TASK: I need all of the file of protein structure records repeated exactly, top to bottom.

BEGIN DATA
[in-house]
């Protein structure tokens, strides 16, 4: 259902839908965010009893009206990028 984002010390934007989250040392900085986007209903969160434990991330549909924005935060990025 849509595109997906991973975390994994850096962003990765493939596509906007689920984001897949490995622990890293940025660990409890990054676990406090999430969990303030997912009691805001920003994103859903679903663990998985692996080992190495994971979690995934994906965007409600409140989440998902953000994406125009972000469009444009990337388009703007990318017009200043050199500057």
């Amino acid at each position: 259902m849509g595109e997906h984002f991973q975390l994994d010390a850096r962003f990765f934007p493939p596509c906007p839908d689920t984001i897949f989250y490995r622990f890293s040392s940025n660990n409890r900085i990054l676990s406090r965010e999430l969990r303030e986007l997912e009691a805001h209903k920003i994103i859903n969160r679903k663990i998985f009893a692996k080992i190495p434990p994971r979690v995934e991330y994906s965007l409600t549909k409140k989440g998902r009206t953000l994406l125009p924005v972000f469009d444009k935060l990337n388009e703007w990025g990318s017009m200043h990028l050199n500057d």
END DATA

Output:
[in-house]
């Protein structure tokens, strides 16, 4: 259902839908965010009893009206990028 984002010390934007989250040392900085986007209903969160434990991330549909924005935060990025 849509595109997906991973975390994994850096962003990765493939596509906007689920984001897949490995622990890293940025660990409890990054676990406090999430969990303030997912009691805001920003994103859903679903663990998985692996080992190495994971979690995934994906965007409600409140989440998902953000994406125009972000469009444009990337388009703007990318017009200043050199500057």
């Amino acid at each position: 259902m849509g595109e997906h984002f991973q975390l994994d010390a850096r962003f990765f934007p493939p596509c906007p839908d689920t984001i897949f989250y490995r622990f890293s040392s940025n660990n409890r900085i990054l676990s406090r965010e999430l969990r303030e986007l997912e009691a805001h209903k920003i994103i859903n969160r679903k663990i998985f009893a692996k080992i190495p434990p994971r979690v995934e991330y994906s965007l409600t549909k409140k989440g998902r009206t953000l994406l125009p924005v972000f469009d444009k935060l990337n388009e703007w990025g990318s017009m200043h990028l050199n500057d």